The Jerusalem-born Schechter has been domiciled in the UK since 2002, and has been running his own dance company there for over 10 years. He was awarded an honorary OBE (Order of the British Empire) by Queen Elizabeth last year. Grand Finale is a power piece which takes a no-nonsense look at some of the political and ecological ills we have dished up for ourselves. It is basically a dystopian work but includes some striking moments of dark humor, too. The Tel Aviv audiences should be duly riveted.
An exhibition by Israeli-born UK-resident and multidisciplinary artist Karen Russo is also slated for the Tel Aviv Museum. The solo show comprises three new video creations and a number of large-scale charcoal sketches. Russo has a penchant for history and this exhibition examines Germany culture and looks at the relationship between irrationality and art through the prism of expressionism. Russo’s intriguing work feeds off a range of visual forms, such as architecture, art, cinema (documentary and sci-fi), seasoned with a range of science and research.
There is more in the way of video art courtesy of Scottish artist Rachel Maclean, whose Spite Your Face creation will be officially unveiled at the Tel Aviv Museum on November 27. The video has been described as “a dark Venetian fairytale presented as a large-scale portrait projection.” The work is a tale of two contrasting worlds – one glittering and optimistic, the other a perverse impoverished nether domain – and how they interface.
There is also plenty in the way of cinematic entertainment that includes Oliver Hirschbiegel’s biographical drama Diana, based on the last two years of Princess Diana’s life and starring Naomi Watts. The Margaret Thatcher biopic The Iron Lady with Meryl Streep is also in the line-up of half-a-dozen British movies, as are a couple of Michael Caine films, Mr. Morgan’s Last Love and My Generation, a documentary about London in the Swinging Sixties.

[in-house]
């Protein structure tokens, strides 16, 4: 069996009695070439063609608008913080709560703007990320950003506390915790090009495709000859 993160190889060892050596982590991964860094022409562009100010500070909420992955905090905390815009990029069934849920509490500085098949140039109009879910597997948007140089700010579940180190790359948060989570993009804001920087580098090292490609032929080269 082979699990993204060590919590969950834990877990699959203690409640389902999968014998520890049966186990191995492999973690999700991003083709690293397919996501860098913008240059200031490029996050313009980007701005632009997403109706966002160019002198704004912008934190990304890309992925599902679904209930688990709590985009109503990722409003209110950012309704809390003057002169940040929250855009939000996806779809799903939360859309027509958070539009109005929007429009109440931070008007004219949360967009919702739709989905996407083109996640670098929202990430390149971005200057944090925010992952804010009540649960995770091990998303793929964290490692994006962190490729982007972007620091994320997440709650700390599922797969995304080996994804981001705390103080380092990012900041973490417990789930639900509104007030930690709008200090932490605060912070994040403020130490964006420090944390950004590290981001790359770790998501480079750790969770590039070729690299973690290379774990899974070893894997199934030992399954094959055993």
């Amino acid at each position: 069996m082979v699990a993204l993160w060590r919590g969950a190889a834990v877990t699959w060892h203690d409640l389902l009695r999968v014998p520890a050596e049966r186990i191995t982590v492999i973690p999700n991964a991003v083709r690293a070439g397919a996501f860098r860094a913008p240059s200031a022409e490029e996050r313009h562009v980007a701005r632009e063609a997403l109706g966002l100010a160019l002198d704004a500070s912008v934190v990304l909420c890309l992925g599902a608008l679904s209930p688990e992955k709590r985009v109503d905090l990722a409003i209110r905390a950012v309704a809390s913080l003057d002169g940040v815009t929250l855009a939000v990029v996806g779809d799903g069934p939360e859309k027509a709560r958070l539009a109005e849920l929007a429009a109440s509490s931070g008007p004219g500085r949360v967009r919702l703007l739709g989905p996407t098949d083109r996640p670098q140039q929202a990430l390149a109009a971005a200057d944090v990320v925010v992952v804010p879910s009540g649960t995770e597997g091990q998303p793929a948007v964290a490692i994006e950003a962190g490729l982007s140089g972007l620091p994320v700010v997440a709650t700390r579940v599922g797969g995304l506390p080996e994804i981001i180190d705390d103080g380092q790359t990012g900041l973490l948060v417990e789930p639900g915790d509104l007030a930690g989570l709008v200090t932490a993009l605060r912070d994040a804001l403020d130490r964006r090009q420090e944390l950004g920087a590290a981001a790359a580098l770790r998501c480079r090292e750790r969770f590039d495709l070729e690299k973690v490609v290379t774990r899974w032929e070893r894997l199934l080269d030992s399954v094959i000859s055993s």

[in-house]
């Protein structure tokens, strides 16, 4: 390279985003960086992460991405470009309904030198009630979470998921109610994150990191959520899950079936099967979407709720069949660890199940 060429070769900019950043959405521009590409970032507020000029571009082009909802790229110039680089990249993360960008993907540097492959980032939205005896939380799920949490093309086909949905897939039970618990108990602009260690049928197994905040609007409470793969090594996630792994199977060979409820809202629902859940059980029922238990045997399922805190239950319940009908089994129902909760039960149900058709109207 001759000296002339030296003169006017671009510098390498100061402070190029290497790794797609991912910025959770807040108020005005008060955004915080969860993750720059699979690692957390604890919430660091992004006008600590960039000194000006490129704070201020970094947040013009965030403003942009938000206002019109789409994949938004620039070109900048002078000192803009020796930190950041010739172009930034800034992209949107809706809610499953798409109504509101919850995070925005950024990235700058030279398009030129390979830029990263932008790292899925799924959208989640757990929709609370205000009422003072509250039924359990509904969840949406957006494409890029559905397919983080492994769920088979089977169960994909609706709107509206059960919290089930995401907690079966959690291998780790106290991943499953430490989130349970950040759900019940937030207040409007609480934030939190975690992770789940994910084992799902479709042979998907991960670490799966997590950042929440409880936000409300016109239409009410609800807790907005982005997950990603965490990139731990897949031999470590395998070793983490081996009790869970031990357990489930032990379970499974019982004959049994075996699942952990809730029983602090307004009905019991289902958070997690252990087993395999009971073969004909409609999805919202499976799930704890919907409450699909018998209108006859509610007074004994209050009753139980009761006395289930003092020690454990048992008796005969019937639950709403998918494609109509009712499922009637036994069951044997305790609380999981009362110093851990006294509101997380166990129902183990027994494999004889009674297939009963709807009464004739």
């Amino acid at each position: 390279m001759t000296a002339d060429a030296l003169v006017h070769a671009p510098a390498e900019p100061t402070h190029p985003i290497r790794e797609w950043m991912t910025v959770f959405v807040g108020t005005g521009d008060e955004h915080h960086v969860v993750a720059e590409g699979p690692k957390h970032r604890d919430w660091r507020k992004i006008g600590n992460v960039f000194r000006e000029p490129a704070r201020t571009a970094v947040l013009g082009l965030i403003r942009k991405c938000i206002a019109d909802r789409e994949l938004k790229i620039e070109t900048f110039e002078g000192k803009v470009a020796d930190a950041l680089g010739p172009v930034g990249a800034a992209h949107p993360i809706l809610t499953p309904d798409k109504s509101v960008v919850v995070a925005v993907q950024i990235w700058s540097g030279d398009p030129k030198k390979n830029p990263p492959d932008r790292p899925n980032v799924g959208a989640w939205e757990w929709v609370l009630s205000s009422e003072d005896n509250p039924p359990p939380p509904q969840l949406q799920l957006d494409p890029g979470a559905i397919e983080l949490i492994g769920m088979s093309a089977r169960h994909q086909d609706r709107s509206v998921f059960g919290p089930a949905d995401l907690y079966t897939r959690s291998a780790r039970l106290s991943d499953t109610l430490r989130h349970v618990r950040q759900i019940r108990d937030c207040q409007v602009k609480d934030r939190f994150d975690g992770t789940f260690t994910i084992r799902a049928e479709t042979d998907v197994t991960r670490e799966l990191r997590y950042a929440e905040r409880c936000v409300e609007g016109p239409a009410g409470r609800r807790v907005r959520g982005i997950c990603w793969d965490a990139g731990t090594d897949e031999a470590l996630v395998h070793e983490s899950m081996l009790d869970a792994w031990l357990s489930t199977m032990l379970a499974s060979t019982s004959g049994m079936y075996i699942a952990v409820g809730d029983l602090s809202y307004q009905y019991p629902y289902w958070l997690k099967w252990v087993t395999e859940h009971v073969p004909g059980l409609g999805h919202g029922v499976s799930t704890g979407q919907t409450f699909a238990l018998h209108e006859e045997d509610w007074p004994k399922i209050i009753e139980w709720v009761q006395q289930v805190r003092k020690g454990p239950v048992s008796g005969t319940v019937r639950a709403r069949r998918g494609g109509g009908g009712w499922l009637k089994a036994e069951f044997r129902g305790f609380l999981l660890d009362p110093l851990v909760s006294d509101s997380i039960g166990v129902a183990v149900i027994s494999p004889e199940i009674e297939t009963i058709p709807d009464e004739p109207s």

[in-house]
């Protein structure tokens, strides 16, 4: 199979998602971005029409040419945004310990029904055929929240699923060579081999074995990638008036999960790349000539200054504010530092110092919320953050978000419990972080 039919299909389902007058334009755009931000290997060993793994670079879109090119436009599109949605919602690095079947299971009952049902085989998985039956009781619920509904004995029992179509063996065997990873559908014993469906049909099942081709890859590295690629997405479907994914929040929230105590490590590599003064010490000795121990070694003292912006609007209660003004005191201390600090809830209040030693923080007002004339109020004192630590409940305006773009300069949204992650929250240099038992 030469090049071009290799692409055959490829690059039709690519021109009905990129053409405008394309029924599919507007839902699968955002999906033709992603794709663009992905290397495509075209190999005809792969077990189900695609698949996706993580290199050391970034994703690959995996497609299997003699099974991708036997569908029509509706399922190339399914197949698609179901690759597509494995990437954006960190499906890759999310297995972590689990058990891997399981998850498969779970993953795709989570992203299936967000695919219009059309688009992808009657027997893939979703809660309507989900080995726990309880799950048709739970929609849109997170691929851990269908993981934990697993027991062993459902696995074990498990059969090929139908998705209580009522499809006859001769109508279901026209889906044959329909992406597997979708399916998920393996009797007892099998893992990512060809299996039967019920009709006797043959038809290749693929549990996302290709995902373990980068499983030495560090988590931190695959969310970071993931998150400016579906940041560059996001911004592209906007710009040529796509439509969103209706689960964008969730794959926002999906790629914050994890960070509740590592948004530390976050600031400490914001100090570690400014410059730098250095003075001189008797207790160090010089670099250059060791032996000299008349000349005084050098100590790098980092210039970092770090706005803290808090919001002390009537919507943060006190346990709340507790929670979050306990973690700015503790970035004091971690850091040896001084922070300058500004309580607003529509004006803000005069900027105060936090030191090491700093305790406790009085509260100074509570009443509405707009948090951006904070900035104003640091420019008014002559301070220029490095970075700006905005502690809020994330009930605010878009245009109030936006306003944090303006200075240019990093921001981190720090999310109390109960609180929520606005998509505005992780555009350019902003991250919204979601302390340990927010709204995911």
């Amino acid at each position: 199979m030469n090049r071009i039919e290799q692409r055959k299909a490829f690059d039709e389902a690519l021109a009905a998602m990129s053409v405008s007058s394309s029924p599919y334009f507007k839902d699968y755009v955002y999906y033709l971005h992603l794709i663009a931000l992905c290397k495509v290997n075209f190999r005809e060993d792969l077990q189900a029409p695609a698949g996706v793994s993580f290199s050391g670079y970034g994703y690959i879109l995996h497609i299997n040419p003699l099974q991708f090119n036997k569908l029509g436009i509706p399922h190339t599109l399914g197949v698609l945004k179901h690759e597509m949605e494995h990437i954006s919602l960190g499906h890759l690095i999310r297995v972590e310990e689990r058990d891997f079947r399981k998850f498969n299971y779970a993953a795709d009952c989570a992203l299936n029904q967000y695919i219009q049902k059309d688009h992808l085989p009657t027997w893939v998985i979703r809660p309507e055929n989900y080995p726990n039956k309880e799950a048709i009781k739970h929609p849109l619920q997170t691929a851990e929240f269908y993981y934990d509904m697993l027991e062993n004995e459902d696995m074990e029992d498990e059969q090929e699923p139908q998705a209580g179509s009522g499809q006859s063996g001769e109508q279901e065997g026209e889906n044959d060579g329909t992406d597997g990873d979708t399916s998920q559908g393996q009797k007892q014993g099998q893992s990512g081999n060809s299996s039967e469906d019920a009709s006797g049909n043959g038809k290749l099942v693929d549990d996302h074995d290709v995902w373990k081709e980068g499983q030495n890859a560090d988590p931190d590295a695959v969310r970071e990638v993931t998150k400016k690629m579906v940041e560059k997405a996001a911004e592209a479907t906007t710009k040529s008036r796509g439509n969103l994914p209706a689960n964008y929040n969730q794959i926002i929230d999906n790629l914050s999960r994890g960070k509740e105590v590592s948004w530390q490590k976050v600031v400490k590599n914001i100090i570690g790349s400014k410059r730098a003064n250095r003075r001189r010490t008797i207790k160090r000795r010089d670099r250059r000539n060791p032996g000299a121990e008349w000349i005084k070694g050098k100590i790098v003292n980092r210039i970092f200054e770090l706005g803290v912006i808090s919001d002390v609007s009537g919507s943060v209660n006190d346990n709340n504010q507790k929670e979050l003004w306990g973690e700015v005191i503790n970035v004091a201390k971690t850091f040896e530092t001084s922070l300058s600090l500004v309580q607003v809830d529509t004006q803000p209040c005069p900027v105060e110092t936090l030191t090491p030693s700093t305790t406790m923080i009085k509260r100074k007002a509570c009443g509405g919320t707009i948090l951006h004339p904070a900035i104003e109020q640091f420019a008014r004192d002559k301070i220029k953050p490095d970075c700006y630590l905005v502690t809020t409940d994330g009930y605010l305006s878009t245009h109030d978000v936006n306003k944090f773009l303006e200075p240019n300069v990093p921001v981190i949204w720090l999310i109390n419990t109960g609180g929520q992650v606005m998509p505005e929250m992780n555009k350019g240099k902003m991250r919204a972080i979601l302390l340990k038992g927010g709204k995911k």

And, of course, you can’t really have a British cultural exposition without something from the Bard. The London in Tel Aviv bill provides an unapologetically tongue-in-cheek take on the Shakespearean oeuvre, with Hamlet’s Big Adventure, performed by the aptly named Reduced Shakespeare Company. The RSC is a touring American troupe which performs highly energized improvisational and concise versions of well-known works, such as The Complete Works of William Shakespeare (abridged) in 1987 and The Complete History of Comedy (abridged) in 2013.
On the musical front, celebrated Israeli composer, conductor and pianist Gil Shohat will team up with British cellist Natalie Clein in a recital featuring works by Bach, Brahms, Bloch, Rachmaninoff and Chopin.
British DJs Donna Leake, compatriot rappers Lava La Rue and Ms. Banks will be among the artists dishing up the decibels at Tel Aviv’s Teder venue. Things take on a more pop-rock look and sound when the Rimon School of Music’s Omer’s Gang ensemble plays a tribute to The Beatles, and a show that culls hits by British musical icons such as David Bowie, Queen and Amy Winehouse
The festival lineup also includes a sporting event, with a Special Olympics soccer team featuring children and adults with intellectual and physical disabilities, from Britain playing against a similar Israeli team.
Taking all that lot in can be a thirsty business. Fortunately, there will be some British beer available to help.